Probate Killings Part III

The victims of this process are often isolated, without significant family.  When there are heirs, the heirs are often pitted against each other and mercilessly exploited for the personal gain of the lawyers/conservators.

According to her daughter-in-law, Lee Peters had been an exceptional woman.  Stunningly beautiful, she had made her career in costuming for TV and film.  Following her husband’s death, she had raised her four children, eventually re-marrying a man eighteen years her junior.

In the mid 1990’s Lee began to exhibit signs of dementia and started to lose her sight.  Her marriage fell apart and her husband left her.  Her son Casey took over a care-giving role, taking Lee to medical and other appointments.  He moved back into the family home in order to better care for his mother.  The two other sons (the sole daughter had died some years prior) began to attempt to manipulate Lee to revoke her will and sign other legal documents in order to ensure their financial future.

They set up a Trust, naming as Trustee the wife of Stephen Peters and an unrelated attorney, Nora Hamill, who was a close associate and advisor of son, Michael Patrick Peters.  Hamill had previously been suspended from the Illinois Bar for misconduct.  Marilyn Peters, Casey’s wife, unequivocally states that these parties began to loot the Trust.  Lee’s house had accumulated in value, and was worth in the neighborhood of $900,000.  In an attempt to seize possession of the house, Michael Patrick moved his mother to a board and care.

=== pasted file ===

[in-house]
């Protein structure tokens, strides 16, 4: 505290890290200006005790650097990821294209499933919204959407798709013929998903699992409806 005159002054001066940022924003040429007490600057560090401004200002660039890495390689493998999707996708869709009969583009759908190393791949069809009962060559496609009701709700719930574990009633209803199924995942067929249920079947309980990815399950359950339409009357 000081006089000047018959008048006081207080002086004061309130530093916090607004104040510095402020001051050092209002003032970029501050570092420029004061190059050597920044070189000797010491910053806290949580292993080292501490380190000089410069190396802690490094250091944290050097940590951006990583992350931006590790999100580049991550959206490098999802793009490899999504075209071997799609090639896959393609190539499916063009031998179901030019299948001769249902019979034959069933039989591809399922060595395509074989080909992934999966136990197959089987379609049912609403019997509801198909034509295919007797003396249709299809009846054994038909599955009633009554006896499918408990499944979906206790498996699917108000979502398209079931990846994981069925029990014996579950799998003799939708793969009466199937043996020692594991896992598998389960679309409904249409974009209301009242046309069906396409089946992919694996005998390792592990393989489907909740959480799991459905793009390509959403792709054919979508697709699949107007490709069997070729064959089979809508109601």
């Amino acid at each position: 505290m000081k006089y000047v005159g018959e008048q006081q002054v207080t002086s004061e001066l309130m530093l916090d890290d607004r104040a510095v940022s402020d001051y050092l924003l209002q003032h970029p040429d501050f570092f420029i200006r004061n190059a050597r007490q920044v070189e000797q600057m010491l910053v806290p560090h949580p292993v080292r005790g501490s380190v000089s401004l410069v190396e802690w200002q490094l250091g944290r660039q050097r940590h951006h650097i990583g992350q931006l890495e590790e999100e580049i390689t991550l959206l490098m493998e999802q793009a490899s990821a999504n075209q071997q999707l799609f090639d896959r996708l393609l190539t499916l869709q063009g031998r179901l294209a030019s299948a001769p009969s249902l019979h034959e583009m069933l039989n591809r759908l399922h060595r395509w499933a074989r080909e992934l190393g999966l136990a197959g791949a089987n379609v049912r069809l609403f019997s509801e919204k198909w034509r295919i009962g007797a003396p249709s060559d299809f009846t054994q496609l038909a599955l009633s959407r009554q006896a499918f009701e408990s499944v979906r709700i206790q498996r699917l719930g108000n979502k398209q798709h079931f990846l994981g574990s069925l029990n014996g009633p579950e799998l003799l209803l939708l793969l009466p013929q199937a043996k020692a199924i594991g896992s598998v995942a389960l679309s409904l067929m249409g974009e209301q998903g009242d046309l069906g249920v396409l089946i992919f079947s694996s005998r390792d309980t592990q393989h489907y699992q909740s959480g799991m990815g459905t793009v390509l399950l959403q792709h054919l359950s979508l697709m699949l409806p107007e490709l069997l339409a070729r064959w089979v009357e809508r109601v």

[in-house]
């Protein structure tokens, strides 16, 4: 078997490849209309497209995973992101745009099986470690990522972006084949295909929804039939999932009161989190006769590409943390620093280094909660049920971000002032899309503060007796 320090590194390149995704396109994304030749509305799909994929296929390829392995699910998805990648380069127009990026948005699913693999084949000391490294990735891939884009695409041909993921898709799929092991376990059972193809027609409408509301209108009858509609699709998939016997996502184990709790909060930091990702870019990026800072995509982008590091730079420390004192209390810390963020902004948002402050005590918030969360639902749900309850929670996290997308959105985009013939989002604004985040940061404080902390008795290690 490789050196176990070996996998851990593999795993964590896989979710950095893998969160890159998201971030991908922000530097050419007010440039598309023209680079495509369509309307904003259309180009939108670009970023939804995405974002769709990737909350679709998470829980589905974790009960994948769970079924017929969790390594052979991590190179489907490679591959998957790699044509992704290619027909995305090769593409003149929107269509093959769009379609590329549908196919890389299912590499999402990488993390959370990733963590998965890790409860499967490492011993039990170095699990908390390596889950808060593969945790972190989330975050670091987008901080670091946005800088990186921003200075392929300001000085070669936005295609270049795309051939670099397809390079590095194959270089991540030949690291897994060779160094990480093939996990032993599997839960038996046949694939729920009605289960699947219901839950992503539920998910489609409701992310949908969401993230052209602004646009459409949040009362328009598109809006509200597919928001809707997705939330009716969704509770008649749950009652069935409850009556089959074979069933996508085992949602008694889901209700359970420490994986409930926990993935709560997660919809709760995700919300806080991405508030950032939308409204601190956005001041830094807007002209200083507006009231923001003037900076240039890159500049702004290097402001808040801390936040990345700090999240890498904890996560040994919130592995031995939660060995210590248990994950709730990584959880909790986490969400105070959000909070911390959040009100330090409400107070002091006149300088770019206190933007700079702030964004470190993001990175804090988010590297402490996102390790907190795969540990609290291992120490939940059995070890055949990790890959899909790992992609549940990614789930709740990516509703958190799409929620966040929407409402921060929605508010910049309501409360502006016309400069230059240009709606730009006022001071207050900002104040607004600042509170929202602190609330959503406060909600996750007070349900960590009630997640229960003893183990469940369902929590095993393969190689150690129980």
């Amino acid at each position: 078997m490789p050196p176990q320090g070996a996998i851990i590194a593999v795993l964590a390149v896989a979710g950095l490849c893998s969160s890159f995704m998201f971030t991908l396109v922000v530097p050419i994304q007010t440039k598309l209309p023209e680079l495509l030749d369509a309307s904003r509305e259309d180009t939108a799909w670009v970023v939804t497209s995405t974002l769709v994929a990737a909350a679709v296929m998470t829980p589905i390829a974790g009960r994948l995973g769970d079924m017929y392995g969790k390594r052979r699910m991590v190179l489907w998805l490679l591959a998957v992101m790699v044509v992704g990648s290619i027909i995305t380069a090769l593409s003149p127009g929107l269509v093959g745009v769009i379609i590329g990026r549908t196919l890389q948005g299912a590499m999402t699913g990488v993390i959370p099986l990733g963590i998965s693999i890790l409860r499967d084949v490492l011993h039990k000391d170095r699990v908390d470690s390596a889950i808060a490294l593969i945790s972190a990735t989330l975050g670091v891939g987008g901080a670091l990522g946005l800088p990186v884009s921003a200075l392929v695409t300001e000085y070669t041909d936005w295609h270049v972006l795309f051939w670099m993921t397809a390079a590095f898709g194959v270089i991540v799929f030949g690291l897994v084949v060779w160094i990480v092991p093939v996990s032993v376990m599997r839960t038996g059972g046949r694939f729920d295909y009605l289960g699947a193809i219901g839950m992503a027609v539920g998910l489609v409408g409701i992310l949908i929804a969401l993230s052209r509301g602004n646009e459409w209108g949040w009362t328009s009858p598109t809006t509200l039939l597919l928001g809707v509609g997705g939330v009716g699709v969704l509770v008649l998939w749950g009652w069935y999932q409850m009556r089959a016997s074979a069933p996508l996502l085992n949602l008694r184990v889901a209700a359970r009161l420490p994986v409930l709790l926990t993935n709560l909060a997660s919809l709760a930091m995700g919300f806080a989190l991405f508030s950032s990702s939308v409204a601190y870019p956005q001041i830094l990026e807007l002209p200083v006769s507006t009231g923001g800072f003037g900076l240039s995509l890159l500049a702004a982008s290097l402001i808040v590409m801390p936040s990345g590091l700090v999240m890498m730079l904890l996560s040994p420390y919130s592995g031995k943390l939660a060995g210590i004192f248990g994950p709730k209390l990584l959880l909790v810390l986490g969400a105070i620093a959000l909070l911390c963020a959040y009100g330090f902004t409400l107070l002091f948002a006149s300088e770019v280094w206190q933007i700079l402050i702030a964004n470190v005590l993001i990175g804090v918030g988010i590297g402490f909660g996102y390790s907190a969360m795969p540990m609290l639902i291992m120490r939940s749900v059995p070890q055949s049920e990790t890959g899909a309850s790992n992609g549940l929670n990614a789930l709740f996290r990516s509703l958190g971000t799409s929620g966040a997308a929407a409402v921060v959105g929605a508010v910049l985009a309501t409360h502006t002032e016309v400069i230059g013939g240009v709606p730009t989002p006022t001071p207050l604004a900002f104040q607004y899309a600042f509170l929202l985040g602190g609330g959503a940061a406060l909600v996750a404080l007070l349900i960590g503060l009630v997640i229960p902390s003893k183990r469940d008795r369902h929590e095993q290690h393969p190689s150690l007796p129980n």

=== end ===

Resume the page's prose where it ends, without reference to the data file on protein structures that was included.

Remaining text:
When this proved unsatisfactory, Lee moved back home and was immediately threatened with eviction by her own offspring.  Nora Hamill withheld Lee’s social security check. “They were trying to starve her out,” reflects Marilyn Peters.

In an effort to protect Lee from further threats of eviction, Casey Peters applied in Los Angeles Superior Court to be conservator of her person only.  He would thus have no access to Lee’s money, but would be able to impact such matters as where Lee would live.  Lee had repeatedly stated she wished to remain in her own home, and Casey and Marilyn were, at that point, caring for her in her own residence.  In this manner, Casey believed he would be able to protect his mother from threats of eviction and unwarranted moves.

A reasonable gesture, this turned out to intensify the problems, as the State’s guardianship machine geared up to make mince meat out of the elderly, blind and incapacitated woman.


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